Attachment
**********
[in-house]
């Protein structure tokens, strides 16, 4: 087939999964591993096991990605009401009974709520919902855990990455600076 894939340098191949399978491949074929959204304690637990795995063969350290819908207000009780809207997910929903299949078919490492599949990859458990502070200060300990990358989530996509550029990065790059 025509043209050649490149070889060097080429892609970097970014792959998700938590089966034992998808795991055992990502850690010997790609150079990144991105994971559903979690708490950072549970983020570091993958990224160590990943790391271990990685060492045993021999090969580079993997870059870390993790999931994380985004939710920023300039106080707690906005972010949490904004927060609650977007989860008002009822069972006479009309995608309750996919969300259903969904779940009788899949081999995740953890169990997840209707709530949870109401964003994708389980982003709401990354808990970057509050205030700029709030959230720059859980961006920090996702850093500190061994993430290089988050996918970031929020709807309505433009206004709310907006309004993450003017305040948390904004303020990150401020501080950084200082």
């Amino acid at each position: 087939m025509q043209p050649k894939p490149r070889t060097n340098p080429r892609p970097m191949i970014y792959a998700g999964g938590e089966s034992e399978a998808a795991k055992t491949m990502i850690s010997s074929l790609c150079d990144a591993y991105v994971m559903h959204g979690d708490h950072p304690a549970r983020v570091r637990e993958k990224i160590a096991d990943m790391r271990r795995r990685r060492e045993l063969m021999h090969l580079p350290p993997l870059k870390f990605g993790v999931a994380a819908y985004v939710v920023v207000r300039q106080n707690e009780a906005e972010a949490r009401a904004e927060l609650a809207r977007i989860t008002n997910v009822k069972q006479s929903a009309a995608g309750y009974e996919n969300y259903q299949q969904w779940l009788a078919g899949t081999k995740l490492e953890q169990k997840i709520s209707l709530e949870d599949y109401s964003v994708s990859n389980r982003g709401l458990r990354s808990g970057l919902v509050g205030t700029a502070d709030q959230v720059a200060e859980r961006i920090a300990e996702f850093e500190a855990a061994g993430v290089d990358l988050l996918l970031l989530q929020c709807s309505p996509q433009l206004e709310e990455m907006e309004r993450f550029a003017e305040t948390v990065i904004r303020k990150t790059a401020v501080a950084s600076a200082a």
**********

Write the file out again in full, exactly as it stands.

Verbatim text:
[in-house]
């Protein structure tokens, strides 16, 4: 087939999964591993096991990605009401009974709520919902855990990455600076 894939340098191949399978491949074929959204304690637990795995063969350290819908207000009780809207997910929903299949078919490492599949990859458990502070200060300990990358989530996509550029990065790059 025509043209050649490149070889060097080429892609970097970014792959998700938590089966034992998808795991055992990502850690010997790609150079990144991105994971559903979690708490950072549970983020570091993958990224160590990943790391271990990685060492045993021999090969580079993997870059870390993790999931994380985004939710920023300039106080707690906005972010949490904004927060609650977007989860008002009822069972006479009309995608309750996919969300259903969904779940009788899949081999995740953890169990997840209707709530949870109401964003994708389980982003709401990354808990970057509050205030700029709030959230720059859980961006920090996702850093500190061994993430290089988050996918970031929020709807309505433009206004709310907006309004993450003017305040948390904004303020990150401020501080950084200082």
């Amino acid at each position: 087939m025509q043209p050649k894939p490149r070889t060097n340098p080429r892609p970097m191949i970014y792959a998700g999964g938590e089966s034992e399978a998808a795991k055992t491949m990502i850690s010997s074929l790609c150079d990144a591993y991105v994971m559903h959204g979690d708490h950072p304690a549970r983020v570091r637990e993958k990224i160590a096991d990943m790391r271990r795995r990685r060492e045993l063969m021999h090969l580079p350290p993997l870059k870390f990605g993790v999931a994380a819908y985004v939710v920023v207000r300039q106080n707690e009780a906005e972010a949490r009401a904004e927060l609650a809207r977007i989860t008002n997910v009822k069972q006479s929903a009309a995608g309750y009974e996919n969300y259903q299949q969904w779940l009788a078919g899949t081999k995740l490492e953890q169990k997840i709520s209707l709530e949870d599949y109401s964003v994708s990859n389980r982003g709401l458990r990354s808990g970057l919902v509050g205030t700029a502070d709030q959230v720059a200060e859980r961006i920090a300990e996702f850093e500190a855990a061994g993430v290089d990358l988050l996918l970031l989530q929020c709807s309505p996509q433009l206004e709310e990455m907006e309004r993450f550029a003017e305040t948390v990065i904004r303020k990150t790059a401020v501080a950084s600076a200082a």